Dr. Stephen Denq shared the story of Master Cheng Yen’s work at Gai Hospital in Hualien, Taiwan with the representatives at the gathering, and discussed the maxim behind the story: that the success of any community service initiative is based on the combined efforts of all people, not just one person. Fortunately, Tzu Chi has expanded its medical outreach to the United States. In 1993 the first free clinic was established in Alhambra, in the Greater Los Angeles, California area, followed by two other free community clinics in South El Monte and Wilmington also in the Los Angeles area. In addition, Tzu Chi has free medical services and active clinic services in many states across the United States. 

Together we build plans, not only within Tzu Chi but also across this country.

Steven VoonJunqiang Wen, General Director of TIMA, talked about Tzu Chi's plans. Photo / Henry N

Congressman Mark Takano pointed out that Tzu Chi’s charitable work provides medical care to disadvantaged people in the communities he serves: “These vulnerable groups often do not have health insurance, or do not have documents to stay legally. Tzu Chi felt a great need to provide health care, dental care, and vision care to people in this community. It’s a huge service.” He also said that he has long known that some volunteers in Southern California have done very impressive work for local farm workers, and the cooperation between Chinese Americans, Taiwanese, local Latinos, and African Americans, is inspiring.

It's very heartwarming to see people from different backgrounds, different beliefs, and different ethnic backgrounds all working together to help people.

Helping Bring Children off the Street

San Bernardino County Board of Supervisors Joe Baca Jr. thanked Tzu Chi for its contribution. Photo / Henry N
Chang Yu Chang, deputy director of the Taipei Economic and Cultural Office, affirmed that Tzu Chi volunteers are the most beautiful scenery in the San Bernardino area. Photo / Henry N

Jeff Hewitt, Chair of the Riverside County Board of Supervisors, said: “We’ve had a great partnership in the past, and today we continue to see different groups working together in the same direction. Good things really do happen.”

Sandra Rodriguez, the Assistant Superintendent of student services at Indian Springs High School, said: “Homeless students have a lot of needs here: students in the foster care system, students, you know, live with parents who have many health issues that keep them from attending school properly, many families are struggling with alcoholism and substance abuse struggle, and a lot of times they don’t know what to do, especially when they’re desperate, and don’t know how to get help, even though there are a lot of resources in the community.”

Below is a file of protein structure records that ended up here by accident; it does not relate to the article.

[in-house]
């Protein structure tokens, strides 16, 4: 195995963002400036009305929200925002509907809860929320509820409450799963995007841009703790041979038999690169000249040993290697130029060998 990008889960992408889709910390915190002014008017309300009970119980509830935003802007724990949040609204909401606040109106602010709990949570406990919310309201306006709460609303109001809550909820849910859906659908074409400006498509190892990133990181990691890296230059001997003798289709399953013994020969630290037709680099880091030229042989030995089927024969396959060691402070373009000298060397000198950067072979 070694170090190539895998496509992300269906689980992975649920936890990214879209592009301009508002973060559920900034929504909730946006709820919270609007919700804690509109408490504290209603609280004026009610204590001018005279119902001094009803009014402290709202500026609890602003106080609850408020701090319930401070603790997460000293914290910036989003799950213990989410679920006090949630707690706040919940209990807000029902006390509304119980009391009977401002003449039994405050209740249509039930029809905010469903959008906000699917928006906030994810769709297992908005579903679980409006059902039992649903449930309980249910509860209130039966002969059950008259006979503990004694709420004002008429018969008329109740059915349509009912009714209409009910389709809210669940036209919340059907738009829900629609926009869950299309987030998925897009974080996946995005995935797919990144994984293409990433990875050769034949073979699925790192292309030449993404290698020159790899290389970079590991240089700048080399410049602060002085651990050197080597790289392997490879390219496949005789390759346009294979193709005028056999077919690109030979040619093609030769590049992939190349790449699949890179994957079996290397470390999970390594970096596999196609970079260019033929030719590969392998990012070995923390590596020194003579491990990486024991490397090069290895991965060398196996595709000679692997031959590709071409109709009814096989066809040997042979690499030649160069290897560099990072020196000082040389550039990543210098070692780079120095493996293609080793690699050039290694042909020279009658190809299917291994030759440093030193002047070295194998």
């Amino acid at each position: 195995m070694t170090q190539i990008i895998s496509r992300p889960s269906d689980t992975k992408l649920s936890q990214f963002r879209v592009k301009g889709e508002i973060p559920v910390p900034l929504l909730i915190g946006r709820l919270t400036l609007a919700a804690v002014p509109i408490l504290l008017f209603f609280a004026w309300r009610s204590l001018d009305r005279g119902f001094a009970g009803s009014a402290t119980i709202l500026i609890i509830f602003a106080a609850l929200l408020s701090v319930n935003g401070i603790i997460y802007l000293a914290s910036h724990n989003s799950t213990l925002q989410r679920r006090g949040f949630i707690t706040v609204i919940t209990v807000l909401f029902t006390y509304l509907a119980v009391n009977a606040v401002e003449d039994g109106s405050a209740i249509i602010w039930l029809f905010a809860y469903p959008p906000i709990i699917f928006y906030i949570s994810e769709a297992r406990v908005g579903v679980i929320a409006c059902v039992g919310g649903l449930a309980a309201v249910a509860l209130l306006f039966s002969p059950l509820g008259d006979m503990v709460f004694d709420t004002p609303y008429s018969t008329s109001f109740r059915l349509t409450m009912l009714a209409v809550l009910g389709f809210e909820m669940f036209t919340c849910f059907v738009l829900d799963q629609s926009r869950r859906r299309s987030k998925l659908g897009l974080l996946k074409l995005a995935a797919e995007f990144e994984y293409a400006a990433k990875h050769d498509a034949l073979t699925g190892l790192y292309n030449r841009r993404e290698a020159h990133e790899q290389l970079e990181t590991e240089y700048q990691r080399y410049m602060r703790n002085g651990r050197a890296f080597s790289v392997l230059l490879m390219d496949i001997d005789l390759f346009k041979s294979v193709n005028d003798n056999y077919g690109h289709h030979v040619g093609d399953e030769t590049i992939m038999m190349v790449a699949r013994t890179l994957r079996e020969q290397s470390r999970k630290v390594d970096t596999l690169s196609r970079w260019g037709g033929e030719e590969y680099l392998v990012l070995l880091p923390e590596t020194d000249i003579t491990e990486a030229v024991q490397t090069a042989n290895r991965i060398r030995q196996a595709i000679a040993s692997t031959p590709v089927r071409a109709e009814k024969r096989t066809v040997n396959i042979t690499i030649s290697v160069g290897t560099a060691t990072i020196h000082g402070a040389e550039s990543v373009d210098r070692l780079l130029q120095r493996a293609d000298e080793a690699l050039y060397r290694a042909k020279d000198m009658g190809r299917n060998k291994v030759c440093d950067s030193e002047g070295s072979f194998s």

The tall and burly Mayor Malcolm Lilienthal attended on behalf of the small inland city of Hemet. He spoke with a solemn expression and said: “We want to make sure they get a room where, you know, they can escape homelessness and drugs, helping them with their mental health and sobriety, and helping them get off the streets.”

Chang Yu Chang, deputy director of the Taipei Economic and Cultural Office, was invited to attend the free clinic in the inland area, and he also attended the donation ceremony for  “Shoes for Children in Need”  held by the Inland Chinese Association. At the event, he said “The most beautiful scenery in the Inland Empire is the volunteers of Tzu Chi USA and the members of the Inland Chinese Association. They work tirelessly to serve the community, help those in need, and bring happiness through actions.”

Long-Term Water Pollution Requires Urgent Assistance

Some people have not seen a doctor for more than twenty years and suffer from various diseases as a result. Therefore, our charitable organization has been seeking cooperation so that we can get more resources to provide for the needs of residents and make them feel that they are not alone.

Community representative Luz Gallegos is a dedicated public servant. For decades, most of the children living in the local mobile home communities have suffered from skin diseases and hair loss problems because the local water source has been polluted with arsenic. Over the past year, his organization has provided clean water to the community every day for daily necessities such as cooking and washing: “It is very important for us to get more support to strengthen this work, especially in these communities where most of the residents do not have legal residency status since they are afraid to seek medical help.”

The Inland Chinese Association’s “Donate Shoes to Poor Children” donation ceremony used positive actions to harness the power of happiness. Director and consultant Daryl Lee said: “We held a charity shoe donation event, which unexpectedly aroused enthusiastic responses from all parties; in addition to shoe donations, we also participated in food distribution and Tzu Chi’s free clinic activities so that everyone can do charity together.”

After the community conference, all attendees present, from congressmen and mayors to community representatives established a consensus that everyone must gather strength, cooperate with each other, and pool resources to effectively serve the community. There was no agenda for this meeting, yet more than 40 delegates patiently expressed their experiences and views one after another. Everyone interacted with each other enthusiastically, hoping to build a better San Bernardino community where people here can live and work in peace and contentment.